Democratic frontrunner and former Vice President Joe Biden spent much of this past week explaining his long support of the Hyde Amendment, which prohibits the use of federal funds for abortion, while at the same time indicating he now opposes it, a position Fox News asserts has “toasted” his chances at winning the Democratic nomination.

Fox co-host of “The Five,” Greg Gutfeld, said he thinks Biden’s latest “hiccup” may push him “out the door” in the 2020 race for the White House.

“I think he is actually toast,” Gutfeld said. “The more people see of him the less they like him,”  he added.

The Hyde Amendment, named for former Rep. Henry Hyde, R-Ill., prohibits the use of federal funds for abortion procedures, except in cases where the life of the mother is in danger. The only time federal funds likely would be used for abortions is in cases where the woman receives aid, such as Medicaid, or other benefit programs, signaling those most affected by the legislation are likely low income or disabled, and unable to seek medical care outside of federal programs.

On Wednesday, NBC News reported Biden’s senate voting record included repeated examples of his rejecting exceptions for victims of rape and incest. In 1977, the Delaware senator voted against a compromise that included exceptions for victims of rape and incest, as well as concerns for the life of the mother. Again, in 1981, he voted to remove the exceptions, which passed in spite of his 1977 vote.

A devout Roman Catholic, Biden also voted in 1983 to prohibit federal workers from using health insurance on abortion procedures, with the only exception being to save the mother.

The Hyde Amendment, passed in 1976, was the first challenge to Roe v. Wade, the 1973 landmark decision finding abortion to be a private decision between a woman, her family, and doctor, and not a matter for public scrutiny. Prior to the Hyde Amendment, an estimated 300,000 abortions were performed annually using federal funds, according to a 2009 National Public Radio report.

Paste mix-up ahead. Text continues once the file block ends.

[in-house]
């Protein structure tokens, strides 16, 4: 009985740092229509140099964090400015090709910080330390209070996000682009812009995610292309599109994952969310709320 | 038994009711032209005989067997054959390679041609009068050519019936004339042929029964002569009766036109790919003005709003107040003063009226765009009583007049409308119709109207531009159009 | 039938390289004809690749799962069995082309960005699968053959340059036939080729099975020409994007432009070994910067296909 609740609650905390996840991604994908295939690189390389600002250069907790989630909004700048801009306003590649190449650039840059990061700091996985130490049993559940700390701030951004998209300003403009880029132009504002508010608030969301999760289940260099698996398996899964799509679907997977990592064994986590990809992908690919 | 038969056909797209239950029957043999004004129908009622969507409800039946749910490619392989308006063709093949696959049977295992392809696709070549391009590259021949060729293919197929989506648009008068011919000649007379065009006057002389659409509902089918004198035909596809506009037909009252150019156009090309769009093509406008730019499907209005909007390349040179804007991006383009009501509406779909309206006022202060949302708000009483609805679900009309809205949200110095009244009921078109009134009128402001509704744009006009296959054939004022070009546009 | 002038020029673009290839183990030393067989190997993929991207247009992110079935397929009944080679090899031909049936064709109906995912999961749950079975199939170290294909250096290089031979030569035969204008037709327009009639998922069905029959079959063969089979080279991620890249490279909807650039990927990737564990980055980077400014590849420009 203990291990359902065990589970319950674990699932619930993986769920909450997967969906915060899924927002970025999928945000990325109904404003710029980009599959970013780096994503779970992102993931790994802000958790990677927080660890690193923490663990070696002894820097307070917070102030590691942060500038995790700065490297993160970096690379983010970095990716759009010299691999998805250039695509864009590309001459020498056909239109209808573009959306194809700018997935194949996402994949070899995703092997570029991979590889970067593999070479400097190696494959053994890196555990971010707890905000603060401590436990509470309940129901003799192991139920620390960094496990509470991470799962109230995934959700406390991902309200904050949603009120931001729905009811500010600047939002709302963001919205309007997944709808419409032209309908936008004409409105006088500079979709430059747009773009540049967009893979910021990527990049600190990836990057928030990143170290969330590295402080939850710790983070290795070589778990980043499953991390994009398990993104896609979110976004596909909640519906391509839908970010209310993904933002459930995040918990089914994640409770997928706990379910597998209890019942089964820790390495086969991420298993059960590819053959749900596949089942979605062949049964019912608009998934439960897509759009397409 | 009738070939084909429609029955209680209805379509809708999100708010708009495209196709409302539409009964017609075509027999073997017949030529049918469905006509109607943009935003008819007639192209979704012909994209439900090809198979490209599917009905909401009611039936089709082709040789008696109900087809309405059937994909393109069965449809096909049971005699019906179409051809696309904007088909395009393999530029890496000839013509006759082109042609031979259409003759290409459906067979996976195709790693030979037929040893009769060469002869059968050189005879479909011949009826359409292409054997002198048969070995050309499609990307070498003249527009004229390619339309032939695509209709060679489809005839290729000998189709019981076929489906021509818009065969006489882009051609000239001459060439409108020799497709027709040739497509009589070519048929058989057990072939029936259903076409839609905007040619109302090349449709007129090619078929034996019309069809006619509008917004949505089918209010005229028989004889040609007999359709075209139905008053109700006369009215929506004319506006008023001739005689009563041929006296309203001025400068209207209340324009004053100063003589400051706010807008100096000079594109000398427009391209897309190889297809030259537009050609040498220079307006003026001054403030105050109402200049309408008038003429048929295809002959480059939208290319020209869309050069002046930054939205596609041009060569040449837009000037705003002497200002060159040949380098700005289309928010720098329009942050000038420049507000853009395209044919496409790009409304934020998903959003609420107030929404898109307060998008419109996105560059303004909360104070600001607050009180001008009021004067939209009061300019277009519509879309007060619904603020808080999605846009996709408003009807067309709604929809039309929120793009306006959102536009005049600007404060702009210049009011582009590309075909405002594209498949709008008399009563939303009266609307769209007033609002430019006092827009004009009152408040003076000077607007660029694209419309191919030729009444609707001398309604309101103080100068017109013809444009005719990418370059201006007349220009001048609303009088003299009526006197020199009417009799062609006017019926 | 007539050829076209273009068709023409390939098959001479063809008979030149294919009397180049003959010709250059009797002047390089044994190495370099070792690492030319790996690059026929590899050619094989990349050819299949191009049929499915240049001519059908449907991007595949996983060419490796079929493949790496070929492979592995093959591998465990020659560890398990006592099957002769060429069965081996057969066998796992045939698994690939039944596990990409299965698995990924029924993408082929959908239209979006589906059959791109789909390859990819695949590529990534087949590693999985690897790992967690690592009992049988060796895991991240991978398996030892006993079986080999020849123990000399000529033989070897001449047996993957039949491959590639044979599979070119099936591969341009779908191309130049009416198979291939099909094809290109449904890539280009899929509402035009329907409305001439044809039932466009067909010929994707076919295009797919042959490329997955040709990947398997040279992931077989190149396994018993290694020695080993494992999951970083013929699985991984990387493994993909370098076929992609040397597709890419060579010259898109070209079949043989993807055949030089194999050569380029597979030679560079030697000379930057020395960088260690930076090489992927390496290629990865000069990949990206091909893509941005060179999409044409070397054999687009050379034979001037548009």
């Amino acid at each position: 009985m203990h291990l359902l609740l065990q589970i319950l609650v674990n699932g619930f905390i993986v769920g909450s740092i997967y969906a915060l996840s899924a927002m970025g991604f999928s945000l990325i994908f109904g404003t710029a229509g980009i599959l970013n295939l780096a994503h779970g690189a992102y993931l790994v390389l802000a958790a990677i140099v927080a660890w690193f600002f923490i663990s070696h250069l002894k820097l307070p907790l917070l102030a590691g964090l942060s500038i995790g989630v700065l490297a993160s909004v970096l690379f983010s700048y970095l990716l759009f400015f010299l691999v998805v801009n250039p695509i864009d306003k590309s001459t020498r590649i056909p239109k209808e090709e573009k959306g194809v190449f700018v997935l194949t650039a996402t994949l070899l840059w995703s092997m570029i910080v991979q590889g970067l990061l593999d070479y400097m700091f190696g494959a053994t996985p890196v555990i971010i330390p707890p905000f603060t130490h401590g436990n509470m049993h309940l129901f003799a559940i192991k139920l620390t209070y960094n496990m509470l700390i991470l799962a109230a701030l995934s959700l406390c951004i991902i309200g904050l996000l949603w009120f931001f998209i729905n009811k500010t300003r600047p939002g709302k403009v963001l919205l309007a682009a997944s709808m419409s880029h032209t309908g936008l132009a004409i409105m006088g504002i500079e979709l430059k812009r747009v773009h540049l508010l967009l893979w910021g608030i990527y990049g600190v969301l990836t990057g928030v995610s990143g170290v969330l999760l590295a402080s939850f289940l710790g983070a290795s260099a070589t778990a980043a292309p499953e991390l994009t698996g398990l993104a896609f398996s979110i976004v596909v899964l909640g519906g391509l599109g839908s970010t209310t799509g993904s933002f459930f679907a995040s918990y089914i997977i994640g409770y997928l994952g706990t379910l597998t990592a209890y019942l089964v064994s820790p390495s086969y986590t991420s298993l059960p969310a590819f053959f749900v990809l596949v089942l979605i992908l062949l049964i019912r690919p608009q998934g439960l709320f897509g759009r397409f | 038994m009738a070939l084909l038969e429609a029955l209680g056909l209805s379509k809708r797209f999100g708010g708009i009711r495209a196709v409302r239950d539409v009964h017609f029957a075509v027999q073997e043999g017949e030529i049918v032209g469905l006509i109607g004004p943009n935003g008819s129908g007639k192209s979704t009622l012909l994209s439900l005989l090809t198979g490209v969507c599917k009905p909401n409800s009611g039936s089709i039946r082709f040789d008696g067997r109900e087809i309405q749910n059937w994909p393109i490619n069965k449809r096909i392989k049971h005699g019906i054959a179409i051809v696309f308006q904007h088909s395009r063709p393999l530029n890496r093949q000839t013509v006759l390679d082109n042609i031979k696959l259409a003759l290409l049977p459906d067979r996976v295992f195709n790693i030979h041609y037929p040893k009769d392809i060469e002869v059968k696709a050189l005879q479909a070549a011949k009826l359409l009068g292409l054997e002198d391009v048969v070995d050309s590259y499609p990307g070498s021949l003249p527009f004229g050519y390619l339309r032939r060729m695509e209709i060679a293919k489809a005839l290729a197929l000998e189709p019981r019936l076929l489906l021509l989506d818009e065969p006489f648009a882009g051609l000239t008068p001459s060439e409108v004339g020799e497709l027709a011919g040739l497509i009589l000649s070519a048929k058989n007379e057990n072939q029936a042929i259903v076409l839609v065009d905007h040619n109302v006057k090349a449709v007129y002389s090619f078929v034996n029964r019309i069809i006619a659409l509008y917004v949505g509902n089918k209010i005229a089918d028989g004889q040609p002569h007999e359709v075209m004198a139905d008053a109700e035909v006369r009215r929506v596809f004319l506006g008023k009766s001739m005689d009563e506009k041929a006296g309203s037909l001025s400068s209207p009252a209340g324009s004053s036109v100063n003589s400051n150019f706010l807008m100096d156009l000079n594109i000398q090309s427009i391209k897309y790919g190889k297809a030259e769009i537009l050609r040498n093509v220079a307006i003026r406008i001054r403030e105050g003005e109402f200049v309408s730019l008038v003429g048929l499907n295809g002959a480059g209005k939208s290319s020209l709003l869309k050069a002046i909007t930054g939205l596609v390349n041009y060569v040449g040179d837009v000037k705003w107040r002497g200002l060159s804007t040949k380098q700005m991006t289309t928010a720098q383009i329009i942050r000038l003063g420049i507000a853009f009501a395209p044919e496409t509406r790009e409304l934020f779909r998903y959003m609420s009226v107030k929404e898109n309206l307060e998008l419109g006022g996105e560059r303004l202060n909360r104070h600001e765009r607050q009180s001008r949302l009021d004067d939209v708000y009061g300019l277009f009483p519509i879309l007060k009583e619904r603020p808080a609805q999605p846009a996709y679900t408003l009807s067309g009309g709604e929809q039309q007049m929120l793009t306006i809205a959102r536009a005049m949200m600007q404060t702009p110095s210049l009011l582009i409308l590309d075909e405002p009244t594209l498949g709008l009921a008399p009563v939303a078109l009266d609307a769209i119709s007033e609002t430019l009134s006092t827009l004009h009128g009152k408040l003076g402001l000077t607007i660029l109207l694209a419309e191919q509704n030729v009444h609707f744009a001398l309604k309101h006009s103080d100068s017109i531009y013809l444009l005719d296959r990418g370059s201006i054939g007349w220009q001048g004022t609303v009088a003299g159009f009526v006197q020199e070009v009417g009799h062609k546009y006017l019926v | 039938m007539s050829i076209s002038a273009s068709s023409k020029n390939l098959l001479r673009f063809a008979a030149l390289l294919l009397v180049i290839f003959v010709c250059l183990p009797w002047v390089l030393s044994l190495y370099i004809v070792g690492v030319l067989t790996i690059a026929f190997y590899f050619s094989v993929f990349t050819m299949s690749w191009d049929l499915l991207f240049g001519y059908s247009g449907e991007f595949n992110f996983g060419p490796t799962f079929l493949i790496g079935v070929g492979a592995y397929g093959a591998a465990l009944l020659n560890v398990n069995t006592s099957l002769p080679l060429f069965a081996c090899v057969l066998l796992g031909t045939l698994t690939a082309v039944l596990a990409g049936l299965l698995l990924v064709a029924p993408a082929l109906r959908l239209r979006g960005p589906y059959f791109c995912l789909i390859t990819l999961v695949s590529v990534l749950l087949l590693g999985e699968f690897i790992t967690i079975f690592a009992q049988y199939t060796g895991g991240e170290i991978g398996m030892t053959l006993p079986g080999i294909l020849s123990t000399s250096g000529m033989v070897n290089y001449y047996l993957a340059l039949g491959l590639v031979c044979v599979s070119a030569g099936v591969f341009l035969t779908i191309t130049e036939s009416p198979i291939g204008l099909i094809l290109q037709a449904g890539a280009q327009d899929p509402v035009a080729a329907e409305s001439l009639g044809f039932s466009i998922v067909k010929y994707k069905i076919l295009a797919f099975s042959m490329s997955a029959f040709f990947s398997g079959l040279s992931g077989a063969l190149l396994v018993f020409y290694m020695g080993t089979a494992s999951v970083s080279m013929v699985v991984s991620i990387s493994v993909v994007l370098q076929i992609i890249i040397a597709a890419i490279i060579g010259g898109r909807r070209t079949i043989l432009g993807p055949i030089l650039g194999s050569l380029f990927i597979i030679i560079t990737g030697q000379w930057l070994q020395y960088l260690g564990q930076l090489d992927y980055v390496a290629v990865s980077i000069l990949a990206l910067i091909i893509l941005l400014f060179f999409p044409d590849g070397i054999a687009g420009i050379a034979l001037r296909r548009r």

Apart from the NBC News report, Biden’s senior campaign staff confronted him, explaining how his stance disproportionately affected poor women of color. The campaign has since tried to paint Biden’s pivot as consistent with changing positions based on principle. In a prepared statement, Biden’s press secretary, TJ Ducklo said, “Vice President Biden’s honesty and candor are big reasons why his candidacy is resonating all across the country. Voters respond to his authenticity, and want a president with values that are nothing like the current occupant of the White House.”

An article in The Atlantic on Friday pointed out changing positions on core issues is a difficult transition to pull off. Several previous candidates, including Democrats John Kerry and Hilary Clinton, and Republican Mitt Romney took substantial political hits when waffling on positions.

The Hyde debate is one of nuance and a subset of the larger national abortion rights issue percolating in a number of states across the nation, The Atlantic article contended.